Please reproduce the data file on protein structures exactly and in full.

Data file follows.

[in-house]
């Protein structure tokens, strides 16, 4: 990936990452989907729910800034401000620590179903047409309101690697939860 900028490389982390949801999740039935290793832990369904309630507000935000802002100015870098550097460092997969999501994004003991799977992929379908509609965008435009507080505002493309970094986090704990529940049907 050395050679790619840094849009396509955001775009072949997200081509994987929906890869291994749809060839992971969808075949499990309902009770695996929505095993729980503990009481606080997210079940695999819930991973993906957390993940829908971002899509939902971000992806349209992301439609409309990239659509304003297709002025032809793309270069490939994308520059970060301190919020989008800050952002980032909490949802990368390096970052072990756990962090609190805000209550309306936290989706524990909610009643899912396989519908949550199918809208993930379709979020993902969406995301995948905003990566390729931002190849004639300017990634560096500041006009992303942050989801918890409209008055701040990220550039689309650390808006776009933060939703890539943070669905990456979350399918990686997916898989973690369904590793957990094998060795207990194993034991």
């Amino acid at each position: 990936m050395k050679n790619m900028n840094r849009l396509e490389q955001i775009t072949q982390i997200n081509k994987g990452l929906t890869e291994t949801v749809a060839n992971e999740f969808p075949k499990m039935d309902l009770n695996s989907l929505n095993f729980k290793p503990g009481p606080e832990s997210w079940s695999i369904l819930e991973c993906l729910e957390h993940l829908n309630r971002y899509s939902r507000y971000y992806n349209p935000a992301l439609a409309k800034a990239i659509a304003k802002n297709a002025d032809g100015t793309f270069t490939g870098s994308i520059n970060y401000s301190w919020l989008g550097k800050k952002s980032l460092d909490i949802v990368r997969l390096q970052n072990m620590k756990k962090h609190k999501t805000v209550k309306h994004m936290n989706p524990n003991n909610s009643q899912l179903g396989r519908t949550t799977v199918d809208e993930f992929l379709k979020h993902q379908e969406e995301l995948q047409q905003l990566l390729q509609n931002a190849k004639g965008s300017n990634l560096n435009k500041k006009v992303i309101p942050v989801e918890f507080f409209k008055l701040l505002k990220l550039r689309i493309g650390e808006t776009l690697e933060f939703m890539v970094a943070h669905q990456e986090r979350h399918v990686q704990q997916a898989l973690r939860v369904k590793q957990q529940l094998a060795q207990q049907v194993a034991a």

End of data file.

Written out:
[in-house]
């Protein structure tokens, strides 16, 4: 990936990452989907729910800034401000620590179903047409309101690697939860 900028490389982390949801999740039935290793832990369904309630507000935000802002100015870098550097460092997969999501994004003991799977992929379908509609965008435009507080505002493309970094986090704990529940049907 050395050679790619840094849009396509955001775009072949997200081509994987929906890869291994749809060839992971969808075949499990309902009770695996929505095993729980503990009481606080997210079940695999819930991973993906957390993940829908971002899509939902971000992806349209992301439609409309990239659509304003297709002025032809793309270069490939994308520059970060301190919020989008800050952002980032909490949802990368390096970052072990756990962090609190805000209550309306936290989706524990909610009643899912396989519908949550199918809208993930379709979020993902969406995301995948905003990566390729931002190849004639300017990634560096500041006009992303942050989801918890409209008055701040990220550039689309650390808006776009933060939703890539943070669905990456979350399918990686997916898989973690369904590793957990094998060795207990194993034991």
């Amino acid at each position: 990936m050395k050679n790619m900028n840094r849009l396509e490389q955001i775009t072949q982390i997200n081509k994987g990452l929906t890869e291994t949801v749809a060839n992971e999740f969808p075949k499990m039935d309902l009770n695996s989907l929505n095993f729980k290793p503990g009481p606080e832990s997210w079940s695999i369904l819930e991973c993906l729910e957390h993940l829908n309630r971002y899509s939902r507000y971000y992806n349209p935000a992301l439609a409309k800034a990239i659509a304003k802002n297709a002025d032809g100015t793309f270069t490939g870098s994308i520059n970060y401000s301190w919020l989008g550097k800050k952002s980032l460092d909490i949802v990368r997969l390096q970052n072990m620590k756990k962090h609190k999501t805000v209550k309306h994004m936290n989706p524990n003991n909610s009643q899912l179903g396989r519908t949550t799977v199918d809208e993930f992929l379709k979020h993902q379908e969406e995301l995948q047409q905003l990566l390729q509609n931002a190849k004639g965008s300017n990634l560096n435009k500041k006009v992303i309101p942050v989801e918890f507080f409209k008055l701040l505002k990220l550039r689309i493309g650390e808006t776009l690697e933060f939703m890539v970094a943070h669905q990456e986090r979350h399918v990686q704990q997916a898989l973690r939860v369904k590793q957990q529940l094998a060795q207990q049907v194993a034991a």